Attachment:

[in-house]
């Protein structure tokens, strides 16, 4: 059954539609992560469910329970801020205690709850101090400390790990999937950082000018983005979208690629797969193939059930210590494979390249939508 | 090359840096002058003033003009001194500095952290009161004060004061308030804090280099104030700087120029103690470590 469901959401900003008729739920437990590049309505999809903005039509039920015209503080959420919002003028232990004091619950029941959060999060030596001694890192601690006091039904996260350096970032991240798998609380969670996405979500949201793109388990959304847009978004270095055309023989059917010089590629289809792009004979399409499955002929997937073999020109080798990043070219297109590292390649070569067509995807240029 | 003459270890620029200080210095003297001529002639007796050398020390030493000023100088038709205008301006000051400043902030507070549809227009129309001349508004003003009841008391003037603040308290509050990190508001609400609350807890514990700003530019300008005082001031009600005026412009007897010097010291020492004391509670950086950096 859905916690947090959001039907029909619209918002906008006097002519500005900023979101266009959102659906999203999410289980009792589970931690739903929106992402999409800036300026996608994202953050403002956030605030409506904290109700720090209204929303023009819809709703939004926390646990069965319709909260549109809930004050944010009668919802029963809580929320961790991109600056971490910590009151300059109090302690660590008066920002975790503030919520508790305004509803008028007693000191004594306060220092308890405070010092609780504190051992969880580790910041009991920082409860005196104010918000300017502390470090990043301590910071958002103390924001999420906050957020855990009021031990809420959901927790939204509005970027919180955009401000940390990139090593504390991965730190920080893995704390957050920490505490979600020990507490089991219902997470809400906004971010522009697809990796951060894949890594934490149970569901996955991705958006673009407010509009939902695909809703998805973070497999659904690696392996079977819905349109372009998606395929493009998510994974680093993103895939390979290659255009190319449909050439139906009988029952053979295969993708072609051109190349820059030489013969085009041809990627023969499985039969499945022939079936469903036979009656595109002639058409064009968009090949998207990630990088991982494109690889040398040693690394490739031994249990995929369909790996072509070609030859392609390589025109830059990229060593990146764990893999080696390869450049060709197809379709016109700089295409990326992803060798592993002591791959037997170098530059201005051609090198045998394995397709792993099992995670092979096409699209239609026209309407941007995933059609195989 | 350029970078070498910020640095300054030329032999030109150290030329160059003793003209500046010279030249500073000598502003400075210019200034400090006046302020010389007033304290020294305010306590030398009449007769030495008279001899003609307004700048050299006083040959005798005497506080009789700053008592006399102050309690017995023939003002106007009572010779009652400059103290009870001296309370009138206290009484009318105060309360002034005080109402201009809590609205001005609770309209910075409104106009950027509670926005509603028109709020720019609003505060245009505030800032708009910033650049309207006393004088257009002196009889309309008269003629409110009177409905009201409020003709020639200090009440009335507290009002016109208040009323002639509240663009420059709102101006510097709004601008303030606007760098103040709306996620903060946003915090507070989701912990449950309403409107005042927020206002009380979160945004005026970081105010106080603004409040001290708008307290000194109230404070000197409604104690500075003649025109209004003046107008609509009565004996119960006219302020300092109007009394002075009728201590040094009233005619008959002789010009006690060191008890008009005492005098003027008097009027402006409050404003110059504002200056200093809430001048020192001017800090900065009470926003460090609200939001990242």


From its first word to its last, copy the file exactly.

[in-house]
């Protein structure tokens, strides 16, 4: 059954539609992560469910329970801020205690709850101090400390790990999937950082000018983005979208690629797969193939059930210590494979390249939508 | 090359840096002058003033003009001194500095952290009161004060004061308030804090280099104030700087120029103690470590 469901959401900003008729739920437990590049309505999809903005039509039920015209503080959420919002003028232990004091619950029941959060999060030596001694890192601690006091039904996260350096970032991240798998609380969670996405979500949201793109388990959304847009978004270095055309023989059917010089590629289809792009004979399409499955002929997937073999020109080798990043070219297109590292390649070569067509995807240029 | 003459270890620029200080210095003297001529002639007796050398020390030493000023100088038709205008301006000051400043902030507070549809227009129309001349508004003003009841008391003037603040308290509050990190508001609400609350807890514990700003530019300008005082001031009600005026412009007897010097010291020492004391509670950086950096 859905916690947090959001039907029909619209918002906008006097002519500005900023979101266009959102659906999203999410289980009792589970931690739903929106992402999409800036300026996608994202953050403002956030605030409506904290109700720090209204929303023009819809709703939004926390646990069965319709909260549109809930004050944010009668919802029963809580929320961790991109600056971490910590009151300059109090302690660590008066920002975790503030919520508790305004509803008028007693000191004594306060220092308890405070010092609780504190051992969880580790910041009991920082409860005196104010918000300017502390470090990043301590910071958002103390924001999420906050957020855990009021031990809420959901927790939204509005970027919180955009401000940390990139090593504390991965730190920080893995704390957050920490505490979600020990507490089991219902997470809400906004971010522009697809990796951060894949890594934490149970569901996955991705958006673009407010509009939902695909809703998805973070497999659904690696392996079977819905349109372009998606395929493009998510994974680093993103895939390979290659255009190319449909050439139906009988029952053979295969993708072609051109190349820059030489013969085009041809990627023969499985039969499945022939079936469903036979009656595109002639058409064009968009090949998207990630990088991982494109690889040398040693690394490739031994249990995929369909790996072509070609030859392609390589025109830059990229060593990146764990893999080696390869450049060709197809379709016109700089295409990326992803060798592993002591791959037997170098530059201005051609090198045998394995397709792993099992995670092979096409699209239609026209309407941007995933059609195989 | 350029970078070498910020640095300054030329032999030109150290030329160059003793003209500046010279030249500073000598502003400075210019200034400090006046302020010389007033304290020294305010306590030398009449007769030495008279001899003609307004700048050299006083040959005798005497506080009789700053008592006399102050309690017995023939003002106007009572010779009652400059103290009870001296309370009138206290009484009318105060309360002034005080109402201009809590609205001005609770309209910075409104106009950027509670926005509603028109709020720019609003505060245009505030800032708009910033650049309207006393004088257009002196009889309309008269003629409110009177409905009201409020003709020639200090009440009335507290009002016109208040009323002639509240663009420059709102101006510097709004601008303030606007760098103040709306996620903060946003915090507070989701912990449950309403409107005042927020206002009380979160945004005026970081105010106080603004409040001290708008307290000194109230404070000197409604104690500075003649025109209004003046107008609509009565004996119960006219302020300092109007009394002075009728201590040094009233005619008959002789010009006690060191008890008009005492005098003027008097009027402006409050404003110059504002200056200093809430001048020192001017800090900065009470926003460090609200939001990242």